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Now more than ever, people have easy and instant access to the internet. However, since many people use the internet to share their thoughts and feelings without a filter, it can often come with significant legal risks. Social media and criminal cases do not play well together, and posting frequently online and oversharing private information and personal thoughts can come back to haunt you if you’re ever investigated for a crime.

So, don’t allow your words to be taken out of context or provide incriminating details. Learn how social media can be leveraged in a court of law and the steps you can take to safeguard your future.

When is digital content admissible in court?

Unfortunately, any posts on any publicly viewable site are fully admissible in court. This means that when you post something online, it can be taken as your word.

This issue only compounds itself if you have multiple social media platforms. Many people share content on over six different platforms regularly, resulting in a complex web of information that’s difficult for the average user to maintain. After all, it’s one thing to defend yourself when you’ve made a single post on a single platform — it’s another thing entirely to defend yourself against a list of posts that prosecutors use to build a profile and weaken your case.

Protecting Your Online Activity as a Defendant

With so much at risk, you should take every precaution and maintain a safe digital footprint that cannot be used to incriminate you. With that in mind, here are some tips to consider when you’re using the internet and sharing your content:

  • Limit your visibility and exposure online if you are under an active investigation
  • If you wouldn’t say it in front of a judge, never post it online — even in a private message
  • Talk with your attorney before deleting any posts — it may raise suspicion or be viewed as tampering

Remember, it’s always vital that you protect yourself online and maintain a clean digital footprint, but even more so when you are under investigation. After all, the last thing you should do is provide unnecessary information that can be held against you. And when many people open books and share everything about their lives on social media, it can quickly become a serious liability.

However, it’s not all bad for social media and criminal case defense. In some cases, criminal defense attorneys can often use social media content like photos and videos to form the basis of an alibi that can bolster your case or a psychological profile that sways a jury. But remember that law enforcement uses everything at their disposal to build their own case, including digital forensics.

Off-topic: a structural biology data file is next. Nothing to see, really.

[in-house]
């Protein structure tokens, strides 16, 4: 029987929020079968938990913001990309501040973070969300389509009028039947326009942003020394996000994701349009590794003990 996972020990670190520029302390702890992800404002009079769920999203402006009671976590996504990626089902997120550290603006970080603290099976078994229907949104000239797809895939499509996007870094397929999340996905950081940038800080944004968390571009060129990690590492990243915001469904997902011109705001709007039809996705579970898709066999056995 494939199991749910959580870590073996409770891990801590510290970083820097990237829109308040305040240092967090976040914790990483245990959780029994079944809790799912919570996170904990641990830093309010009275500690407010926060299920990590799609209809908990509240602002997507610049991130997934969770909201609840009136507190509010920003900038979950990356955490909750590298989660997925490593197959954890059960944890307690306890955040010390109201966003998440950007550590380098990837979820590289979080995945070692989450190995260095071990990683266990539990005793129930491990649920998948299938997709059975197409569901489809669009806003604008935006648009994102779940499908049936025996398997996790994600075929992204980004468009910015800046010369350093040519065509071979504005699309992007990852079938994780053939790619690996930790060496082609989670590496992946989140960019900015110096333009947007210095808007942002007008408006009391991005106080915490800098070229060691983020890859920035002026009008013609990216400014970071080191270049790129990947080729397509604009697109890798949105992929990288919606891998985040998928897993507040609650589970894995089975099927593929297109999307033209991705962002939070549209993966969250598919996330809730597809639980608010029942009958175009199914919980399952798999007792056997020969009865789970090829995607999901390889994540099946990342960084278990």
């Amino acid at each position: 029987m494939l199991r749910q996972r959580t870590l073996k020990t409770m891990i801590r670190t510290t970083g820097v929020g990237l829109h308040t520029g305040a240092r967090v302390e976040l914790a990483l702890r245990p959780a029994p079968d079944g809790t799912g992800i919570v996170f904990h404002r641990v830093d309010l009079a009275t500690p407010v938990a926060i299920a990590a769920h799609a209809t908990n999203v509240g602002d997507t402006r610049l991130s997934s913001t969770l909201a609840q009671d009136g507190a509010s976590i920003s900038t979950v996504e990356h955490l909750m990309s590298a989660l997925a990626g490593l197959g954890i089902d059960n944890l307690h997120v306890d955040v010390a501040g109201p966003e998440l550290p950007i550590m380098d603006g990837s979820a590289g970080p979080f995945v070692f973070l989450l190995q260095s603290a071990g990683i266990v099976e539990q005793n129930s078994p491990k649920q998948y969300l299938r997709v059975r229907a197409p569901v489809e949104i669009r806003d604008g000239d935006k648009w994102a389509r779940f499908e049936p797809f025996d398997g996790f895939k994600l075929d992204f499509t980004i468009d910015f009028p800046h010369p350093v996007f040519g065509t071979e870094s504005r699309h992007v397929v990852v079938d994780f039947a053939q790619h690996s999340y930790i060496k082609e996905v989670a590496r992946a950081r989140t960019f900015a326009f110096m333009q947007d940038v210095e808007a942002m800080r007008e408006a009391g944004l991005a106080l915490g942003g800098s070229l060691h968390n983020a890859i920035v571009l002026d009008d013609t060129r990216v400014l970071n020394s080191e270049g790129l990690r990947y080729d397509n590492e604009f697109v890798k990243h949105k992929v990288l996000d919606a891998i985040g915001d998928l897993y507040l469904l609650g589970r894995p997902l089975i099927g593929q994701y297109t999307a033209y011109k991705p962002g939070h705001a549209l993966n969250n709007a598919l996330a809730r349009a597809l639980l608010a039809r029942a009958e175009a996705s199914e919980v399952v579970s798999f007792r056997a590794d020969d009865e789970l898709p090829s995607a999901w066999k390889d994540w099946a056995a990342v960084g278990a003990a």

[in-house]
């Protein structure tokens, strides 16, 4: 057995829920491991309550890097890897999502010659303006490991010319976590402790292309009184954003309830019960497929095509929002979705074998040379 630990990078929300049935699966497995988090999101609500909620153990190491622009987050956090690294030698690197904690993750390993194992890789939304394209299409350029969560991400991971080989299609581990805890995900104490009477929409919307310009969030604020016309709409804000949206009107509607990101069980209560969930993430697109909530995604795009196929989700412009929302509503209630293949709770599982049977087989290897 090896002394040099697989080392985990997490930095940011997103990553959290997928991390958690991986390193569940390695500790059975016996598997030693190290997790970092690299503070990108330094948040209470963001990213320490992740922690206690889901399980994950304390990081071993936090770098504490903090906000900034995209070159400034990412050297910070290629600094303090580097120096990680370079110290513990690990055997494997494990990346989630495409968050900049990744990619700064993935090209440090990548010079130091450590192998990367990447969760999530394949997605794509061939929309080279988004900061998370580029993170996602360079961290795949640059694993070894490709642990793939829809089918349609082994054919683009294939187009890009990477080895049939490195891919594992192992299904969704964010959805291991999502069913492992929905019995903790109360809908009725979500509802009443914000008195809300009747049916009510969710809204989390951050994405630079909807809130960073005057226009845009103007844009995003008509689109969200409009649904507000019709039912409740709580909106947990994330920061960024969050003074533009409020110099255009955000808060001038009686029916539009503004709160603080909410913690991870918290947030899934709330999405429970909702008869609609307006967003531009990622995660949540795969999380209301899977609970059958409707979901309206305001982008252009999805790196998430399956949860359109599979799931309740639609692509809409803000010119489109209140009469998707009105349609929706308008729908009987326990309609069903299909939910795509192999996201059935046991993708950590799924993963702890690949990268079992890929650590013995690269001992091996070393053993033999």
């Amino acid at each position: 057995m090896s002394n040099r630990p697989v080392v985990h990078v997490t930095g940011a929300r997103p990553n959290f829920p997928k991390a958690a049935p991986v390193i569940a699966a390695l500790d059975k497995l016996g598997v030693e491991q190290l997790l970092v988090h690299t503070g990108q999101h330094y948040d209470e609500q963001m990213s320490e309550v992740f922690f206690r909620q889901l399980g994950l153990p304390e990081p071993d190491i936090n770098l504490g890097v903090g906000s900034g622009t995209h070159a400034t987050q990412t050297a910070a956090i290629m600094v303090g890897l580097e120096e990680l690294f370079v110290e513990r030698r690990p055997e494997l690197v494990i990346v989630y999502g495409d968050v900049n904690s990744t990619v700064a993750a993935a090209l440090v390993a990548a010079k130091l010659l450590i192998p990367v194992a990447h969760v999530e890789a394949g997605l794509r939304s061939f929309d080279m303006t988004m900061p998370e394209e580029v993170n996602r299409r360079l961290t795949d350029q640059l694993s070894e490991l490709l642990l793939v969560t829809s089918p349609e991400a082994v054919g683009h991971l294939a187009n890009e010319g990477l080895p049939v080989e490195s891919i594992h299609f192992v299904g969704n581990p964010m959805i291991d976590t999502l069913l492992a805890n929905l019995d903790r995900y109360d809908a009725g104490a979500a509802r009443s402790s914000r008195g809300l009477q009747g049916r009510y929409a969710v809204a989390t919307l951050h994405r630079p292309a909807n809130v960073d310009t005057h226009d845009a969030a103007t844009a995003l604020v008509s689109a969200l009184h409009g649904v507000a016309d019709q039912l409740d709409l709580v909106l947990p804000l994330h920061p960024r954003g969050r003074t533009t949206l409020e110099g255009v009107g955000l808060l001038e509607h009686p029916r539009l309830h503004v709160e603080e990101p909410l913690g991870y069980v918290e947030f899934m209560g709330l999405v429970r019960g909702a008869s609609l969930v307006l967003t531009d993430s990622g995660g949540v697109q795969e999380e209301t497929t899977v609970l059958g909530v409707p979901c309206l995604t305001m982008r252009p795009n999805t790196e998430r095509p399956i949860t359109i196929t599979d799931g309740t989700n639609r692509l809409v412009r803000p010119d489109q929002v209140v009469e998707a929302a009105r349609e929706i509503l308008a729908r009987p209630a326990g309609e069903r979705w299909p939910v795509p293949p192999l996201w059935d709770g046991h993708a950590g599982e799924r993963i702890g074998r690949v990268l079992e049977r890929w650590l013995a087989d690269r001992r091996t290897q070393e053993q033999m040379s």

Digital Forensics in Modern Law Enforcement

Unprotected social media profiles are easy sources of information. And as privacy legislation grows weaker every day, it’s unwise to share anything on social media that can harm your reputation, even if it’s in a private message.

Police officers and prosecutors have access to sophisticated digital forensic technology, and they can obtain warrants that allow them to get more data from your social media platform than you might think. This means they can obtain information such as geolocation data, facial recognition, and sentiment analysis profiles.

As a result of digital forensics and the power of the legal system, online information can be used as:

  • Circumstantial evidence
  • Direct and indirect evidence
  • Corroborating evidence
  • Identifying evidence
  • Incriminating evidence or a confession

If you think it’s too late, there’s still hope. You can mitigate your risk with a criminal defense lawyer, who can help to even the playing field. 

Do you need a criminal defense attorney?

Legal representation is necessary if you’ve been charged with a criminal offense, especially when it comes to your digital footprint. Social media and criminal cases don’t mix, but a knowledgeable criminal defense attorney will help you consider all of the potential loopholes and pitfalls to avoid while in litigation. The Law Office of Mo Abusaft is here to inform and represent defendants in Spartanburg and throughout Greenville County.